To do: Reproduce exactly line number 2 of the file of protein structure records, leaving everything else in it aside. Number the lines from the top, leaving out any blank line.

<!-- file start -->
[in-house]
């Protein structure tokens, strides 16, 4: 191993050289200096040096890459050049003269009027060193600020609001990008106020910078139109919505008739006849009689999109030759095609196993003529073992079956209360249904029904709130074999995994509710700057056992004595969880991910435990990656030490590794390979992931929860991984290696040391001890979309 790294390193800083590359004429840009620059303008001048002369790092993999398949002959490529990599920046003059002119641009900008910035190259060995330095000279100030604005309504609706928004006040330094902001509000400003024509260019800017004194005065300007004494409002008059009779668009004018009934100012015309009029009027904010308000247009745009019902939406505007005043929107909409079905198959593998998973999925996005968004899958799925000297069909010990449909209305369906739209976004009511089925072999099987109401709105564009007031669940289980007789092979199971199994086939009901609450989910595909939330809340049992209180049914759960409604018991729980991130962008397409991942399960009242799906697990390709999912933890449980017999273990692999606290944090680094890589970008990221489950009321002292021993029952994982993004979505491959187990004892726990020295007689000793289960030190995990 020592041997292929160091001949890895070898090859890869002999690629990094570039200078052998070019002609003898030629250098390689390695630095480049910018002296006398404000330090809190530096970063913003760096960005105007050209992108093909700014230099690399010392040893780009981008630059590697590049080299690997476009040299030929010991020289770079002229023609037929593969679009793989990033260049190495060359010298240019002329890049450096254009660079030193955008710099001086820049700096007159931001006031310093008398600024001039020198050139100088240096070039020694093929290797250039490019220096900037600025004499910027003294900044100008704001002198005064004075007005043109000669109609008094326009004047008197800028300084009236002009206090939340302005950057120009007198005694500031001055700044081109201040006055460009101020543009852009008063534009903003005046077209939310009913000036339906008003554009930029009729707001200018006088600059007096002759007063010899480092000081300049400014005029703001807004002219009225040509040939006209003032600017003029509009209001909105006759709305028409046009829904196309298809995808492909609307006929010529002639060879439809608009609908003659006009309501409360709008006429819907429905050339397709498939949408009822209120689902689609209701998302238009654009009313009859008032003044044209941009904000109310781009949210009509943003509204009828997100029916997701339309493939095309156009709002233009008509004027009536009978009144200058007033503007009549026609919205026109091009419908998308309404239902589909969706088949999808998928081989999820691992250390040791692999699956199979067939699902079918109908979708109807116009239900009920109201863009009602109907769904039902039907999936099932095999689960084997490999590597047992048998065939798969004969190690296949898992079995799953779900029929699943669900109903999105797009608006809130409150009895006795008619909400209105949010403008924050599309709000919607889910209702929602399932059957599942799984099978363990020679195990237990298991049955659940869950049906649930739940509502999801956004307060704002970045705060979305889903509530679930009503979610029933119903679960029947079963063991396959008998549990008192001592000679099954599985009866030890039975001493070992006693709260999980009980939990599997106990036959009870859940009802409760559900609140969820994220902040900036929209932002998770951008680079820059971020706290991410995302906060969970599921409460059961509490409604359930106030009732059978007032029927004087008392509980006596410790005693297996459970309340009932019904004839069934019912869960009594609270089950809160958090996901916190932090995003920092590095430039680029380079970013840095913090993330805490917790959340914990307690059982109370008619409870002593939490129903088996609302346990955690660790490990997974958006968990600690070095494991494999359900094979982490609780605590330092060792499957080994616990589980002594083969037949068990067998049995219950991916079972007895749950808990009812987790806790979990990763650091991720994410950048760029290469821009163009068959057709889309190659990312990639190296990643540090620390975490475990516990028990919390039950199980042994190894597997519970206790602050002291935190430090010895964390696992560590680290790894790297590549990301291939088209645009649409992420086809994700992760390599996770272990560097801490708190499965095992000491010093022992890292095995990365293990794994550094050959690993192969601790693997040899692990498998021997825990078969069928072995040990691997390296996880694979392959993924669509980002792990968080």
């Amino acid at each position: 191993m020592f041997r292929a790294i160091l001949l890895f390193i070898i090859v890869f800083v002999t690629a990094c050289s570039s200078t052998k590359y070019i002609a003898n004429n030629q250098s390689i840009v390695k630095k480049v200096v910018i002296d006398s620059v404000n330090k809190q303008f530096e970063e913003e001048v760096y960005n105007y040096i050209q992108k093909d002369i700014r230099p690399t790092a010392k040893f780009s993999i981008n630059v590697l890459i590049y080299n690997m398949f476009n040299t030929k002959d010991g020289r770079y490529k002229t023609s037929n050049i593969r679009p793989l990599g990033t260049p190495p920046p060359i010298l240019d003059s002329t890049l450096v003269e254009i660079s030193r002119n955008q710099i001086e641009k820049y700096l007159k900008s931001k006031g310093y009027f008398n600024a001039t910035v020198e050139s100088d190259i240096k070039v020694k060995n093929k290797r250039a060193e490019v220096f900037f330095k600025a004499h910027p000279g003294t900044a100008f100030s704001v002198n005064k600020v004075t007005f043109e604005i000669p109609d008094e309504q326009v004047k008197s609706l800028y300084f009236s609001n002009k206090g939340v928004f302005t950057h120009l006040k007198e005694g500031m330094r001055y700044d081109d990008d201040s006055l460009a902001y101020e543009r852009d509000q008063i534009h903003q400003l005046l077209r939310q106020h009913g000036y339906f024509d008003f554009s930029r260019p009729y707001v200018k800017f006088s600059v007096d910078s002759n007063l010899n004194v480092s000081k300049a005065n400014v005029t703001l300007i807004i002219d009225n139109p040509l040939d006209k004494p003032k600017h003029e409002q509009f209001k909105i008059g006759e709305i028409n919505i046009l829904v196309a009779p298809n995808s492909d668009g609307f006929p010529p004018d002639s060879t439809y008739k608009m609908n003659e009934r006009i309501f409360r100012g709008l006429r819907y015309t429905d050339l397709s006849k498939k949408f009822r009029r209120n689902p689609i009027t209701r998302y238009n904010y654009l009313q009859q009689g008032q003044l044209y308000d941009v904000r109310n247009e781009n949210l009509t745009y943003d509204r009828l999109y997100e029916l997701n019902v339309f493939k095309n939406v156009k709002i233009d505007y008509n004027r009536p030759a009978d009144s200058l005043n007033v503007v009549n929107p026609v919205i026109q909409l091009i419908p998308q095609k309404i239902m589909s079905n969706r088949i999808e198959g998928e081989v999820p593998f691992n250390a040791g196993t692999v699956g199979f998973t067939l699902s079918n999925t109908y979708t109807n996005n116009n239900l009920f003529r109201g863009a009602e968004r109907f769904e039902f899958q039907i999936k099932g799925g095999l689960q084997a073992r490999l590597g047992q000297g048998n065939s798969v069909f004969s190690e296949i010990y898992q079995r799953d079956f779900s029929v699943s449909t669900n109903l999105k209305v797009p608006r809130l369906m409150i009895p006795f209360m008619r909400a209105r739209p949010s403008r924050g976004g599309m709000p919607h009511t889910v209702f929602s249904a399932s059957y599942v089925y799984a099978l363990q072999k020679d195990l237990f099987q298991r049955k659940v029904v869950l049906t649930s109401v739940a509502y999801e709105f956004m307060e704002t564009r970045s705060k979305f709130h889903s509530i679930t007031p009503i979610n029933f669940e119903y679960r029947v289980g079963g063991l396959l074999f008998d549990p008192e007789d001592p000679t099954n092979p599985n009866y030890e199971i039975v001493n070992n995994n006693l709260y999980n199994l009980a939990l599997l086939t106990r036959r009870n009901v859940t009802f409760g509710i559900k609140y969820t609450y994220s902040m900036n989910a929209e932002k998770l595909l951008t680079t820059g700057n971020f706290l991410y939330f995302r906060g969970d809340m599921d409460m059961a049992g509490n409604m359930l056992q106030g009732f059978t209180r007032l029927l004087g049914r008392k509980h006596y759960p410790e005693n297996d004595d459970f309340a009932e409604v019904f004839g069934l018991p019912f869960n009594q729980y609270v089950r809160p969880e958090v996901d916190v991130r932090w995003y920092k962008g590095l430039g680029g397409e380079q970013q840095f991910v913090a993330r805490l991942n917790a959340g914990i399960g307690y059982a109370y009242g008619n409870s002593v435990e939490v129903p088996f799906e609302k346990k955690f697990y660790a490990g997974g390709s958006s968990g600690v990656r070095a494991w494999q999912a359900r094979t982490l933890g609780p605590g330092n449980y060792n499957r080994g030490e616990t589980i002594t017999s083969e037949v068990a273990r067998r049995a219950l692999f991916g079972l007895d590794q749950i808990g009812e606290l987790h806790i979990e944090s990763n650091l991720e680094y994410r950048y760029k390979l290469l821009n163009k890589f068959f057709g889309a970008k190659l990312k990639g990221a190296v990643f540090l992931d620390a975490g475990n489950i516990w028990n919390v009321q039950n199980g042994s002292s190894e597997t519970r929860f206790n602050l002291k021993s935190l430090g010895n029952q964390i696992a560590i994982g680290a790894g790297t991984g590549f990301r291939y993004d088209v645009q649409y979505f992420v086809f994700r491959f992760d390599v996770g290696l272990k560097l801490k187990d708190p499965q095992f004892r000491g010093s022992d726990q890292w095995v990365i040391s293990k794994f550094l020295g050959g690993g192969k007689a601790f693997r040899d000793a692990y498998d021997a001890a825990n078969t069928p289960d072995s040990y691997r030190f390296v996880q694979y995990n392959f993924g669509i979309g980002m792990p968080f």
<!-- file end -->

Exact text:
């Protein structure tokens, strides 16, 4: 191993050289200096040096890459050049003269009027060193600020609001990008106020910078139109919505008739006849009689999109030759095609196993003529073992079956209360249904029904709130074999995994509710700057056992004595969880991910435990990656030490590794390979992931929860991984290696040391001890979309 790294390193800083590359004429840009620059303008001048002369790092993999398949002959490529990599920046003059002119641009900008910035190259060995330095000279100030604005309504609706928004006040330094902001509000400003024509260019800017004194005065300007004494409002008059009779668009004018009934100012015309009029009027904010308000247009745009019902939406505007005043929107909409079905198959593998998973999925996005968004899958799925000297069909010990449909209305369906739209976004009511089925072999099987109401709105564009007031669940289980007789092979199971199994086939009901609450989910595909939330809340049992209180049914759960409604018991729980991130962008397409991942399960009242799906697990390709999912933890449980017999273990692999606290944090680094890589970008990221489950009321002292021993029952994982993004979505491959187990004892726990020295007689000793289960030190995990 020592041997292929160091001949890895070898090859890869002999690629990094570039200078052998070019002609003898030629250098390689390695630095480049910018002296006398404000330090809190530096970063913003760096960005105007050209992108093909700014230099690399010392040893780009981008630059590697590049080299690997476009040299030929010991020289770079002229023609037929593969679009793989990033260049190495060359010298240019002329890049450096254009660079030193955008710099001086820049700096007159931001006031310093008398600024001039020198050139100088240096070039020694093929290797250039490019220096900037600025004499910027003294900044100008704001002198005064004075007005043109000669109609008094326009004047008197800028300084009236002009206090939340302005950057120009007198005694500031001055700044081109201040006055460009101020543009852009008063534009903003005046077209939310009913000036339906008003554009930029009729707001200018006088600059007096002759007063010899480092000081300049400014005029703001807004002219009225040509040939006209003032600017003029509009209001909105006759709305028409046009829904196309298809995808492909609307006929010529002639060879439809608009609908003659006009309501409360709008006429819907429905050339397709498939949408009822209120689902689609209701998302238009654009009313009859008032003044044209941009904000109310781009949210009509943003509204009828997100029916997701339309493939095309156009709002233009008509004027009536009978009144200058007033503007009549026609919205026109091009419908998308309404239902589909969706088949999808998928081989999820691992250390040791692999699956199979067939699902079918109908979708109807116009239900009920109201863009009602109907769904039902039907999936099932095999689960084997490999590597047992048998065939798969004969190690296949898992079995799953779900029929699943669900109903999105797009608006809130409150009895006795008619909400209105949010403008924050599309709000919607889910209702929602399932059957599942799984099978363990020679195990237990298991049955659940869950049906649930739940509502999801956004307060704002970045705060979305889903509530679930009503979610029933119903679960029947079963063991396959008998549990008192001592000679099954599985009866030890039975001493070992006693709260999980009980939990599997106990036959009870859940009802409760559900609140969820994220902040900036929209932002998770951008680079820059971020706290991410995302906060969970599921409460059961509490409604359930106030009732059978007032029927004087008392509980006596410790005693297996459970309340009932019904004839069934019912869960009594609270089950809160958090996901916190932090995003920092590095430039680029380079970013840095913090993330805490917790959340914990307690059982109370008619409870002593939490129903088996609302346990955690660790490990997974958006968990600690070095494991494999359900094979982490609780605590330092060792499957080994616990589980002594083969037949068990067998049995219950991916079972007895749950808990009812987790806790979990990763650091991720994410950048760029290469821009163009068959057709889309190659990312990639190296990643540090620390975490475990516990028990919390039950199980042994190894597997519970206790602050002291935190430090010895964390696992560590680290790894790297590549990301291939088209645009649409992420086809994700992760390599996770272990560097801490708190499965095992000491010093022992890292095995990365293990794994550094050959690993192969601790693997040899692990498998021997825990078969069928072995040990691997390296996880694979392959993924669509980002792990968080």